December 24, 2018, The Eve of the Birth of Our Lord Jesus Christ The Rev. R. Allan McCaslin
Readings: Isaiah 9:2-7; Psalm 96; Titus 2:11-14; Luke 2:1-20
From the Prophet Isaiah, “For a child has been born for us, a son given to us” I speak to you in the Name of our creating, redeeming, and sustaining God: Father, Son, and Holy Spirit. Amen.
I open tonight’s sermon with a song:
“All poor men and humble,
All lame men who stumble
Come haste ye, nor feel ye afraid.
For Jesus our treasure,
With love past all measure,
In lowly poor manger was laid.”
And so begins the old Christmas carol by the late Katharine Emily Roberts. As you can probably tell, that carol is one of my personal favorites. For it reminds us of the words of the Prophet Isaiah that the child whose birth we celebrate this night was born for us, and given for us, and for the whole world. And so this night, millions of Christians have gathered to celebrate one of the greatest mysteries of our faith: that Almighty God, the creator of all that is seen and unseen, chose to become flesh at Bethlehem, chose to become one with us, one of us and to dwell among us in the person of Jesus of Nazareth, Jesus, the promised Christ, and did this for us and as a gift to us!
I don’t need to retell the story of that birth. I think it safe to assume that most here this evening have heard that story over and again. Perhaps, for some, it has lost its impact because the reality is, while promising peace on earth and a new age of reconciliation with God and one another, our communities and nation seem even more segregated, distressed, and suspicious of one another than ever before. Where is this good news of great joy that the angels proclaimed to shepherds on a hillside long ago? In the face of national strife, and rising Anti-Semitism and racial slurs right here in the High Country, many wonder, what difference does this story, this God being born for us, being given to us make in our world today?
The truth is, beloved, this story, this fact of history, can make all the difference in our daily lives, all the difference in our communities and the world, if we grasp that this story goes beyond a cute baby in a manger. It is about a humble and simple beginning, but it is so much more.
Our scripture lessons tell us that the story of this child wrapped in rags and lying in a feeding trough totally dependent upon others for its health and security, is about God bursting into our midst. It is about God’s light piercing the darkness – not just natural nighttime darkness, but the darkness that lurks within the human heart and mind – the darkness of sin, selfishness, pride and hate – the darkness that, so often, is of our own choosing and causes many to stumble and lose hope.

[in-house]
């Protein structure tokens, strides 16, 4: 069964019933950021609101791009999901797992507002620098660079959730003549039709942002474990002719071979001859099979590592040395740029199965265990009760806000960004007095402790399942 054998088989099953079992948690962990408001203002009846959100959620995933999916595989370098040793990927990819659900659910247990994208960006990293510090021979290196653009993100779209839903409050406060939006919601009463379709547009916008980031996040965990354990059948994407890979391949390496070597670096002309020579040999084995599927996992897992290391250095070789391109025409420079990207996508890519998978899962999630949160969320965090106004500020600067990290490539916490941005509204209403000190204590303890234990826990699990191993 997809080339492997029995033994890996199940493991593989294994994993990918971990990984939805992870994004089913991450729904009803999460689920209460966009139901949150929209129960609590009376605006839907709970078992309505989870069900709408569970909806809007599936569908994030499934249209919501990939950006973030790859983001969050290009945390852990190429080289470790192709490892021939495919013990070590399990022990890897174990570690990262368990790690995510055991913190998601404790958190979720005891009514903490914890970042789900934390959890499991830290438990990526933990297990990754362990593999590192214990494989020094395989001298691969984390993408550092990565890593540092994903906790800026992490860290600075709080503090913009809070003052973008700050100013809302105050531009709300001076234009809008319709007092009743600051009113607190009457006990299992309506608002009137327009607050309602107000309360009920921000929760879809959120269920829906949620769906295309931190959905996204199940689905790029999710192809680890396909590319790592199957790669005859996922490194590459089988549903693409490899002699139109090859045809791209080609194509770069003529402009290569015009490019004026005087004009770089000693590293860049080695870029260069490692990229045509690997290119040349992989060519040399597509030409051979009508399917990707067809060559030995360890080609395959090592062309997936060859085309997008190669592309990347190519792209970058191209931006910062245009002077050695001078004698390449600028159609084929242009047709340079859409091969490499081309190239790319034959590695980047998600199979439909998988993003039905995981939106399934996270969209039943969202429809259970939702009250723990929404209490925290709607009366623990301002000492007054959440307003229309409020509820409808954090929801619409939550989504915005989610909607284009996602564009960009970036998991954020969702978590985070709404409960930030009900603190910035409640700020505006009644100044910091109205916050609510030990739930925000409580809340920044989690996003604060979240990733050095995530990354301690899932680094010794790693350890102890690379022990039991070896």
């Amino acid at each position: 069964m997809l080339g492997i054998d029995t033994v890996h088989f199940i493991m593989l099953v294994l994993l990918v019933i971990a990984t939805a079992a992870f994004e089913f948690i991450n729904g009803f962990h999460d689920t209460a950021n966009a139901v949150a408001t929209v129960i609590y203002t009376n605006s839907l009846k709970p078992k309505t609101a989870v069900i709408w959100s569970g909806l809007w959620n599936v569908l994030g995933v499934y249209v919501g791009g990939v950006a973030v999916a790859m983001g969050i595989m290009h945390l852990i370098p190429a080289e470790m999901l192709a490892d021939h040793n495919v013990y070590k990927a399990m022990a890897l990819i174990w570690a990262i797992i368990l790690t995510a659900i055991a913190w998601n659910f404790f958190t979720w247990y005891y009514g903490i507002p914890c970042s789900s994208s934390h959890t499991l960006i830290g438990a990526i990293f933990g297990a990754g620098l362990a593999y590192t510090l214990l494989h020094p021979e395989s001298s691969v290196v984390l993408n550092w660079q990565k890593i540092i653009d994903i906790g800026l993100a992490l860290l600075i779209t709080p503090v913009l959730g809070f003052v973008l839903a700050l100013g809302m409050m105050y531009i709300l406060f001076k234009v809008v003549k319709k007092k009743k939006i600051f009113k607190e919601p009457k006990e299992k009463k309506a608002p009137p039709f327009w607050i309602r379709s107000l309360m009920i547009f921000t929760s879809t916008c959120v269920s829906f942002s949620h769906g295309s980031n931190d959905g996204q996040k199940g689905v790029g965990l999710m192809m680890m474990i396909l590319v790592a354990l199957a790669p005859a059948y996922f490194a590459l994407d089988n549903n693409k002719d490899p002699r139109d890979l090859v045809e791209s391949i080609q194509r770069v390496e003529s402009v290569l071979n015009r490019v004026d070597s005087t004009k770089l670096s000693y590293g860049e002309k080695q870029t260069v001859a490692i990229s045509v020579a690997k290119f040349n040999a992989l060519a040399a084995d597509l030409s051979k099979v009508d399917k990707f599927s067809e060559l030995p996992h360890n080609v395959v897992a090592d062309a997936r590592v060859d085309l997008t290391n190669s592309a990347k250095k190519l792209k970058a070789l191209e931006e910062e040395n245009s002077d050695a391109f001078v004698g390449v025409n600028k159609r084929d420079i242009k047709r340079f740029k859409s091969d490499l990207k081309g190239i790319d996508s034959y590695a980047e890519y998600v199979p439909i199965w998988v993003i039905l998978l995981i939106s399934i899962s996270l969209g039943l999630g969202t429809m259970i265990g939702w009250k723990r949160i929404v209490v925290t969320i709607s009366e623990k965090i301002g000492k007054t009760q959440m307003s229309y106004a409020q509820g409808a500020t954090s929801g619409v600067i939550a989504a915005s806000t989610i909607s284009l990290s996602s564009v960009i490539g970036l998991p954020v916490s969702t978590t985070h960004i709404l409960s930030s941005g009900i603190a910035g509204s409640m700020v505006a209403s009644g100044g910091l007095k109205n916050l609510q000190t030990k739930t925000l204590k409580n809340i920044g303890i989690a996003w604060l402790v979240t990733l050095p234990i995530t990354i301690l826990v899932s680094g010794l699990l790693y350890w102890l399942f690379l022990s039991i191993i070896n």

See, the Prophet Isaiah proclaimed that through this quiet and incredibly humble birth at Bethlehem, a great light shone on all who were oppressed by the darkness of this world and that this light of God still shines among us. Our reading from St. Paul’s letter to Titus affirms that Christ, the light of world, continues to show us the way. But just like those shepherds heard in our gospel lesson, grasping the good news and joy of Christmas, experiencing God’s light in our hearts and minds so that it does make a difference in us, and brings peace and reconciliation into our communities and throughout the world requires action on our part. The shepherds were told “Come and see for yourselves.” St. Paul says, “Walk in that light.” And the Psalmist says, “declare the Lord’s glory” to the nations. All of this requires that we choose to respond to God’s ultimate intervention in human history, respond to this child in a manger, this child who will grow up and tell us that as we have done to the least of these: the lonely, the hungry, the naked, the poor, the imprisoned, the sick and the helpless, so we have done to him.
Christmas is more than a baby in a manger. It is an invitation to respond to God with all that we have and all that we are. For then, and only then, can Christmas make a difference not only in us, but in our communities and nation once more, and do so every day.
On this Christmas Eve, 2018, in the midst of all this beautiful music, greenery, and celebration, in the midst of our own secret fears and worries, may God grant us the grace to not only Come and Adore the Christ, but invite him into our hearts and minds, invite God’s light to pierce our own darkness, and choose to go forth this night to love, to forgive, to welcome, reconcile and be reconciled as that child at Bethlehem, this gift of God, will show us how. For then, beloved, to quote that hymn writer, we will be lame no more, and God’s promised peace will be with us this night and forever. Amen.